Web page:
However, I thought it might be interesting to discuss how a company evaluates such a huge decision and the importance of financial modeling.
So what should have taken place? First, the group negotiating the deal with Apple would give finance a clear direction on what future volumes to expect. It always starts with volume. Then the finance group will take those volumes to all the internal departments to get an estimate of any incremental additions and subtractions on the yearly income statement.
- Purchasing – What will incoming raw materials cost?
- Manufacturing Assembly –New hires? Square footage needs? Additional buildings? Yield & Scrap issues?
- Manufacturing Engineering – What kind of tooling & machinery will you purchase? Future warranty costs?
- Logistics – Outbound freight costs will be what? Are distribution assets adequate?
- Administration – Any incremental order fulfillment or customer service costs?
Assuming that GTA had a good financial model of what to expect in terms of future revenues and expenses (if they even made it this far in the analysis), they would then compare their estimated future profits to a scenario in which they didn’t do the deal. So if GTA would earn $5 billion in profits, they must deduct the $4 billion they would have earned anyway. So only the $1 billion in incremental profit counts in the analysis.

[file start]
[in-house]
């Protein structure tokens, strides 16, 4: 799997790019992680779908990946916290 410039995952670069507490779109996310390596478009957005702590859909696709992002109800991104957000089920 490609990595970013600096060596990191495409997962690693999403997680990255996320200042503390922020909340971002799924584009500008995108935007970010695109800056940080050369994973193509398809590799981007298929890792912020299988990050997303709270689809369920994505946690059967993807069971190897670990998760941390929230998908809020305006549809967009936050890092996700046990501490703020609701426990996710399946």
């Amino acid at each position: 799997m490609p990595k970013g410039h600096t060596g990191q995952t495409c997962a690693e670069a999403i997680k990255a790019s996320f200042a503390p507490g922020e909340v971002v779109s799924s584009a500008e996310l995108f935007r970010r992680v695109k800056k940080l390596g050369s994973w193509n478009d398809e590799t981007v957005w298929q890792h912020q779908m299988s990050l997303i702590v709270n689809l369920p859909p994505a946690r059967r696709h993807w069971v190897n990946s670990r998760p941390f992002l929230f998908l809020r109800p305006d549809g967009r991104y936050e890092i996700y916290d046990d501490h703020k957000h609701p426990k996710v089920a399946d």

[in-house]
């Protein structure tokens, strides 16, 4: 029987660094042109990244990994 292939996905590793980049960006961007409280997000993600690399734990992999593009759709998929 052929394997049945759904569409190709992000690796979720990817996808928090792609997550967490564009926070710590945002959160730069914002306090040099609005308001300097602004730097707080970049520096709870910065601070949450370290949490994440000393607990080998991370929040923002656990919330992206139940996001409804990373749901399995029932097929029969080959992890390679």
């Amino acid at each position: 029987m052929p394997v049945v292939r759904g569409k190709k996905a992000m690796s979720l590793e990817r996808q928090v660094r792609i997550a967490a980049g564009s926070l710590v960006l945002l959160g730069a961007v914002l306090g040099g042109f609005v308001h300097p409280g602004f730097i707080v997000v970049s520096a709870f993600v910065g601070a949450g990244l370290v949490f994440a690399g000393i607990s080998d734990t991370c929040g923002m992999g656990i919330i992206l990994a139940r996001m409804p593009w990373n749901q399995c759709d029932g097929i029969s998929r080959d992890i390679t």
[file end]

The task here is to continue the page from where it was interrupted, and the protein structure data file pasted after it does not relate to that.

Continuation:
But wait, that’s not all. A billion dollars in the future is worth less than a billion dollars today. GTA would have to buy those furnaces today with more valuable present day dollars. So that billion dollars of profit over five years is then discounted back to present day value, which will make it a lower number. NOW we can make our comparison.
I’ve worked with financially disciplined companies who use this methodology when evaluating potential new products, building new distribution centers, or investing in new manufacturing technologies so this is not any earth-shattering, new voodoo. It just takes time, a lot of it.